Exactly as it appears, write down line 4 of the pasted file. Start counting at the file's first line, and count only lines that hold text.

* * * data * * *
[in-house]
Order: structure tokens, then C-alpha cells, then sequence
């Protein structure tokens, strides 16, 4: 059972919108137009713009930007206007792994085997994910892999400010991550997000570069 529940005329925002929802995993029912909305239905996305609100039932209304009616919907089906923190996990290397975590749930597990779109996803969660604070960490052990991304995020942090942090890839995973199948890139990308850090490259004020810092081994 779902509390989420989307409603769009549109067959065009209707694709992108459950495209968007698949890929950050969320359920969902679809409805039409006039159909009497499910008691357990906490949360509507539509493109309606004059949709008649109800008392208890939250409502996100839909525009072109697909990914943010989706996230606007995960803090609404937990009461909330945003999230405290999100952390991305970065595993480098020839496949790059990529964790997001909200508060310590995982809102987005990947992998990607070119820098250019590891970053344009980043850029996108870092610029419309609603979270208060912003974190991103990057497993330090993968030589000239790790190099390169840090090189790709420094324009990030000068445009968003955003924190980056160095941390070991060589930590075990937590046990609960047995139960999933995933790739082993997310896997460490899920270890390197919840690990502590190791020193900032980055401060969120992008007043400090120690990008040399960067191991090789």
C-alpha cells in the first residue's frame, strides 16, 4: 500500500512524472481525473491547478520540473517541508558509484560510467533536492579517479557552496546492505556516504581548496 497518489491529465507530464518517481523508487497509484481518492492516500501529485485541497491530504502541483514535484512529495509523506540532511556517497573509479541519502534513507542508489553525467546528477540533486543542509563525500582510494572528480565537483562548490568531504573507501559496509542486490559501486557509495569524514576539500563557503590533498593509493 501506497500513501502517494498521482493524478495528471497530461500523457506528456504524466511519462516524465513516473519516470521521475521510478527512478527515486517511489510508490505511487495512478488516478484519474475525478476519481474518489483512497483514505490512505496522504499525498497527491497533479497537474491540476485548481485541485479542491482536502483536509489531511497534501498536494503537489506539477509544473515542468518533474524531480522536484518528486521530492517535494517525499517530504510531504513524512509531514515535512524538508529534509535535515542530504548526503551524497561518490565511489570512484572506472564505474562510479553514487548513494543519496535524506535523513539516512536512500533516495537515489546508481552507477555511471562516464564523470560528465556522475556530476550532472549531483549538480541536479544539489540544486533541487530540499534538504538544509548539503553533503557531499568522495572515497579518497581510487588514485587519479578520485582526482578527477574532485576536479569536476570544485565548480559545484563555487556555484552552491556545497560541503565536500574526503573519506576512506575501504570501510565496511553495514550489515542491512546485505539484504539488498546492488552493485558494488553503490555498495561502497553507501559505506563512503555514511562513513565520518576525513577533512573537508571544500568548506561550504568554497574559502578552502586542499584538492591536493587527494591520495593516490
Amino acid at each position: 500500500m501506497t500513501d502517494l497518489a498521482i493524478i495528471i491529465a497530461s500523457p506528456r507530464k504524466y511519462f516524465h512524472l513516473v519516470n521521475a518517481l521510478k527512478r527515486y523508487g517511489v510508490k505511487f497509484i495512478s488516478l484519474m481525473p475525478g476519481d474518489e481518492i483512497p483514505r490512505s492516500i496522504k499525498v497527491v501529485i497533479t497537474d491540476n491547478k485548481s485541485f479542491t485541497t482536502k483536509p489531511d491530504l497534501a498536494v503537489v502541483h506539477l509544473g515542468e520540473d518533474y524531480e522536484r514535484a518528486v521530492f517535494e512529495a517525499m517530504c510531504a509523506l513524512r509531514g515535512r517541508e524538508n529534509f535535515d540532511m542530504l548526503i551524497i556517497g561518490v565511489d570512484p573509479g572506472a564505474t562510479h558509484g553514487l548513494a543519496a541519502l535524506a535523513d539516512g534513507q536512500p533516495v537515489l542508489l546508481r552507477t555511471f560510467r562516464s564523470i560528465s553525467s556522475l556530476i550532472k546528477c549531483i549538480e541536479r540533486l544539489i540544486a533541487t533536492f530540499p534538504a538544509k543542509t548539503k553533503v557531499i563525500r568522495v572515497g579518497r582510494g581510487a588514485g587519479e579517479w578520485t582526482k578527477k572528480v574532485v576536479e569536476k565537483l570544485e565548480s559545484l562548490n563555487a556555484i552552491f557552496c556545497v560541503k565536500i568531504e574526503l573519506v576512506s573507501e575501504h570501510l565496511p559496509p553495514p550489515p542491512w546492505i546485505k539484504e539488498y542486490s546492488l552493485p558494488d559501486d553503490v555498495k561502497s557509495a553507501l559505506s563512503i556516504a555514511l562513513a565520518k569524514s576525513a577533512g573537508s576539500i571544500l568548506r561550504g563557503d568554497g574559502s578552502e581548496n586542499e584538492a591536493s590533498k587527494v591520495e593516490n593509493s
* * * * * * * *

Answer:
C-alpha cells in the first residue's frame, strides 16, 4: 500500500512524472481525473491547478520540473517541508558509484560510467533536492579517479557552496546492505556516504581548496 497518489491529465507530464518517481523508487497509484481518492492516500501529485485541497491530504502541483514535484512529495509523506540532511556517497573509479541519502534513507542508489553525467546528477540533486543542509563525500582510494572528480565537483562548490568531504573507501559496509542486490559501486557509495569524514576539500563557503590533498593509493 501506497500513501502517494498521482493524478495528471497530461500523457506528456504524466511519462516524465513516473519516470521521475521510478527512478527515486517511489510508490505511487495512478488516478484519474475525478476519481474518489483512497483514505490512505496522504499525498497527491497533479497537474491540476485548481485541485479542491482536502483536509489531511497534501498536494503537489506539477509544473515542468518533474524531480522536484518528486521530492517535494517525499517530504510531504513524512509531514515535512524538508529534509535535515542530504548526503551524497561518490565511489570512484572506472564505474562510479553514487548513494543519496535524506535523513539516512536512500533516495537515489546508481552507477555511471562516464564523470560528465556522475556530476550532472549531483549538480541536479544539489540544486533541487530540499534538504538544509548539503553533503557531499568522495572515497579518497581510487588514485587519479578520485582526482578527477574532485576536479569536476570544485565548480559545484563555487556555484552552491556545497560541503565536500574526503573519506576512506575501504570501510565496511553495514550489515542491512546485505539484504539488498546492488552493485558494488553503490555498495561502497553507501559505506563512503555514511562513513565520518576525513577533512573537508571544500568548506561550504568554497574559502578552502586542499584538492591536493587527494591520495593516490